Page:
Preventing Container Baby Syndrome

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Container Baby Syndrome (CBS) is a term used to describe a variety of conditions that can result from a baby spending too much time in a positioning device. These devices can include car seats, strollers, Bumbo seats, bouncy swings, rocker sleepers, bouncer seats, jumpers, ExerSaucers, activity gyms and centers, free standing or doorway jumpers and walkers.

Increased time in these containers lead to delays in the development of movement, cognition, social skills and can even cause skeletal deformity. They restrict a baby from being able to move all parts of his or her body. Although a baby may seem to enjoy these spaces and parents like them for providing a confining place for a child to play, this kind of ongoing immobilization can lead to delays in achieving gross motor milestones, such as rolling, sitting, crawling and walking.

Many parents may feel that these devices assist in teaching their children skills, but containers actually prevent babies from sitting or standing in correct alignment, which prevents them from activating important muscles needed for motor development. In addition, prolonged container use can also cause:

  • A flat head shape (known as plagiocephaly) due to lack of movement
  • Facial asymmetries
  • Torticollis
  • Decreased movement, strength and coordination
  • Issues with speech, vision, hearing and thinking
  • ADHD
  • Increased weight/obesity

When infants are held in their caregiver’s arms, they can practice the development of head control. In a container, an infant’s head is constantly resting against a surface, so there’s no need for the baby to work on head control. Tummy time and the ability to learn to move in space is essential to normal development. Tummy time strengthens the muscles of the neck and trunk, promotes a rounded head shape and facilitates the development of movements and coordination. A baby may fuss with tummy time, but that is generally because it is hard work for a baby to lift his or her head off the floor. Increased frequency of tummy time practice throughout the day will make this skill easier over time.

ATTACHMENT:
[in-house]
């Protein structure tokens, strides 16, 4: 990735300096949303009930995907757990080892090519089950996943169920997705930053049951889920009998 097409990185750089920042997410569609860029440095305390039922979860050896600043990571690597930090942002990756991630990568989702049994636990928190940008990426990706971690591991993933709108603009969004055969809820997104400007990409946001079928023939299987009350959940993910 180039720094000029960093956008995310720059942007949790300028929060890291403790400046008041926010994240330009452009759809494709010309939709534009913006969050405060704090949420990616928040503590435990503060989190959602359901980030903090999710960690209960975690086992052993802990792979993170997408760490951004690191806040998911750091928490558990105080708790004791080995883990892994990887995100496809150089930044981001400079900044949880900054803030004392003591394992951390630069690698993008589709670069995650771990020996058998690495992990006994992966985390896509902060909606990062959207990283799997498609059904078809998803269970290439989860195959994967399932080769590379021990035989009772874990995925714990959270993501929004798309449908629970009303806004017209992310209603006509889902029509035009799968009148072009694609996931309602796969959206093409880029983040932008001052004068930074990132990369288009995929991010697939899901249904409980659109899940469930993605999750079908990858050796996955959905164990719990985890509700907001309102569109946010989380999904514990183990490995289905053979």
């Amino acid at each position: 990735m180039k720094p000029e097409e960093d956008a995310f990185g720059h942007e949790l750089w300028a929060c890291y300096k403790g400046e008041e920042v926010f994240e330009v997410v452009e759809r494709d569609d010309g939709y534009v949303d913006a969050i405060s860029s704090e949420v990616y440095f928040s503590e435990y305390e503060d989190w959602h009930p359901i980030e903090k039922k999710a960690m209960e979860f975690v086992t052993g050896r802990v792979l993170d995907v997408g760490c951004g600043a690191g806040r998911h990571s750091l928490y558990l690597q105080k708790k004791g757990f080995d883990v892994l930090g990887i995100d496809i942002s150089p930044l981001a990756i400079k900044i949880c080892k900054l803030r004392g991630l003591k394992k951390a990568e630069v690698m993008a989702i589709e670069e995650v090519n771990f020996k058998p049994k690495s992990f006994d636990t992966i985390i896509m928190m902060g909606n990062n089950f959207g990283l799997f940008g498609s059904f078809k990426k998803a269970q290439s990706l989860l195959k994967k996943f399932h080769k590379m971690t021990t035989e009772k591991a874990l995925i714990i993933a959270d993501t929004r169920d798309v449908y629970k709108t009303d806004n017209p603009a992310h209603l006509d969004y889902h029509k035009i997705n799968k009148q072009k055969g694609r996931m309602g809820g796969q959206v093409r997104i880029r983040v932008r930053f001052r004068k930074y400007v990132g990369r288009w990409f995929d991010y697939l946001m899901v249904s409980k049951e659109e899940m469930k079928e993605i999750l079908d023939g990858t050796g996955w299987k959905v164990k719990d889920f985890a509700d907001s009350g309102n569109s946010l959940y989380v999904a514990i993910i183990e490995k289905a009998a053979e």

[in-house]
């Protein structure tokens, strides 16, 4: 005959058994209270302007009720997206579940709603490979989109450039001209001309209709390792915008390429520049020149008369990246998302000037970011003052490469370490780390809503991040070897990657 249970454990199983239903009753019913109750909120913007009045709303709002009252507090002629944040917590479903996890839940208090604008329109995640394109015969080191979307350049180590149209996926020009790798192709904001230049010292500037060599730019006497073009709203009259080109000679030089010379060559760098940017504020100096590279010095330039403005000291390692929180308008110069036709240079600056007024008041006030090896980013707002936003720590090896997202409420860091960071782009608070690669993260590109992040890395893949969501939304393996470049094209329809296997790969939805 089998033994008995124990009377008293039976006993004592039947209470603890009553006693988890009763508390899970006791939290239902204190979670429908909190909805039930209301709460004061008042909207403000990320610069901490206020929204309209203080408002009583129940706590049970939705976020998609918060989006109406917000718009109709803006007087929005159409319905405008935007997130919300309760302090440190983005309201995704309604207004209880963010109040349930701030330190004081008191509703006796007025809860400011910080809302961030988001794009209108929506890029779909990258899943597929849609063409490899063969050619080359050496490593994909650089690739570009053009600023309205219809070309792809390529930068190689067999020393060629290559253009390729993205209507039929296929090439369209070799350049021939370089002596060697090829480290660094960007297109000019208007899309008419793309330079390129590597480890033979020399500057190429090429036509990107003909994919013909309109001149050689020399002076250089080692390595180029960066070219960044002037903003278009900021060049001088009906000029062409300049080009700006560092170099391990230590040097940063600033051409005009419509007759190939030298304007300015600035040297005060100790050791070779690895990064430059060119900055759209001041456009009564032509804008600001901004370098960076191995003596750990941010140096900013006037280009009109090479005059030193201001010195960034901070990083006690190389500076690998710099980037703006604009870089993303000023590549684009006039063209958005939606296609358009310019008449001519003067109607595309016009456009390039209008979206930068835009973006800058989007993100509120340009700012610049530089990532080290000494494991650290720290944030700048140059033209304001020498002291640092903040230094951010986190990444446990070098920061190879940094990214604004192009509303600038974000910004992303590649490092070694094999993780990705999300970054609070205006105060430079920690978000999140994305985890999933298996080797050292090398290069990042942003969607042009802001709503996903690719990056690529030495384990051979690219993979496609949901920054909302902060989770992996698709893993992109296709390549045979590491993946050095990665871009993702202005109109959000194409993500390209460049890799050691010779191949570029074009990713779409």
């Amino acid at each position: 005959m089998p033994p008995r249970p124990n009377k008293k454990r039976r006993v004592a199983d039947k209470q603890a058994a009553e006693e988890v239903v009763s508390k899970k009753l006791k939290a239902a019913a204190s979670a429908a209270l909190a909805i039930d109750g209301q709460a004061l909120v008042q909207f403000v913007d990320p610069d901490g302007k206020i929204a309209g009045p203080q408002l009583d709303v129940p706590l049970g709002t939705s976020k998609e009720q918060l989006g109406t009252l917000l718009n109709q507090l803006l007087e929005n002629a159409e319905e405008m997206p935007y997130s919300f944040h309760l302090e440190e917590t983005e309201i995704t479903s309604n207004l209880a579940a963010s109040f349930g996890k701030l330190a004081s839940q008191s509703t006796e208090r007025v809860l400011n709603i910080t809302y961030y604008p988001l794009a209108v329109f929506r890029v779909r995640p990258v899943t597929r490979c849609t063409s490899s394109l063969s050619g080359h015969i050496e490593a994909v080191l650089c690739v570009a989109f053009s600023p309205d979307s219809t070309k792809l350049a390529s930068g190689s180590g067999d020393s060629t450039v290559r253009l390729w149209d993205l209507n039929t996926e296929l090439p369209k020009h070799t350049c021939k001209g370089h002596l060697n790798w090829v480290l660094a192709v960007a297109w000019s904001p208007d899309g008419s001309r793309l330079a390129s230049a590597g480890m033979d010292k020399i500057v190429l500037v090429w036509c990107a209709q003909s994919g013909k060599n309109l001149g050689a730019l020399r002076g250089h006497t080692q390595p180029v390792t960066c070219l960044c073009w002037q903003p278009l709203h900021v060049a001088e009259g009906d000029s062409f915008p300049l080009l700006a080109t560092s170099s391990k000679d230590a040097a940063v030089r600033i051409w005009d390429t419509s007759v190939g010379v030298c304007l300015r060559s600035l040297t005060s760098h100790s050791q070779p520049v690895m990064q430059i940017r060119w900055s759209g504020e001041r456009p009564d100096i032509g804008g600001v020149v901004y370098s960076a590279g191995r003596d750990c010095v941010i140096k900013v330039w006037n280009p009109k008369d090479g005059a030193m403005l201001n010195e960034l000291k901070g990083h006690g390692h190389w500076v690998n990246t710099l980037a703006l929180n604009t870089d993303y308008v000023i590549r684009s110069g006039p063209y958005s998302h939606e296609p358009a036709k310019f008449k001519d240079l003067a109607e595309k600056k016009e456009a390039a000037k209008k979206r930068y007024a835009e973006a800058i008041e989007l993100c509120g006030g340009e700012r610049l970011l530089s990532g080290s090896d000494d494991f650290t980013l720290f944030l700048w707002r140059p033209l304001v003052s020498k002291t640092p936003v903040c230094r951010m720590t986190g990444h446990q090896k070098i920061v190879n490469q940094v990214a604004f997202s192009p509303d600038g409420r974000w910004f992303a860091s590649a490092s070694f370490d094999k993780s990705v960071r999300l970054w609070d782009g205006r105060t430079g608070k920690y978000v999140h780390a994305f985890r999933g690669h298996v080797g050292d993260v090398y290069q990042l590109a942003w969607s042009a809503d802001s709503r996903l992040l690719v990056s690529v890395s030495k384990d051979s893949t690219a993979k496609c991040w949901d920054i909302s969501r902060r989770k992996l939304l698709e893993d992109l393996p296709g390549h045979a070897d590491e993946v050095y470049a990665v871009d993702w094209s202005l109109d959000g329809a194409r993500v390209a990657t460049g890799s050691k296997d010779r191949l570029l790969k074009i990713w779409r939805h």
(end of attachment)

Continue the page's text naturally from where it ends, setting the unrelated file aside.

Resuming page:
But, let’s be realistic for a moment! Sometimes, you must place your baby in a container for safety while you shower, make dinner, care for siblings, etc. A good rule of thumb is that for every hour that a baby spends in a container, they should spend one hour playing on the floor.

The following guidelines, as recommended by the American Physical Therapy Association, can be used to prevent CBS:

  • Limit your baby’s time in containers, such as car seats and strollers, to only when the baby is being transported somewhere.
  • Increase frequency and duration of awake tummy time opportunities with supervision.
  • Hold your baby in your arms or in a sling for short periods of time throughout the day.
  • Let your baby play freely on the floor in a safe environment.

If you have any concerns or questions regarding Container Baby Syndrome, please speak to your child’s pediatrician. Physical therapists can also help address problems that result from Container Baby Syndrome through positioning strategies, stretches, strengthening activities and facilitating age appropriate development.

Kristin Andraka, D.P.T., is a physical therapist at MidMichigan Health.


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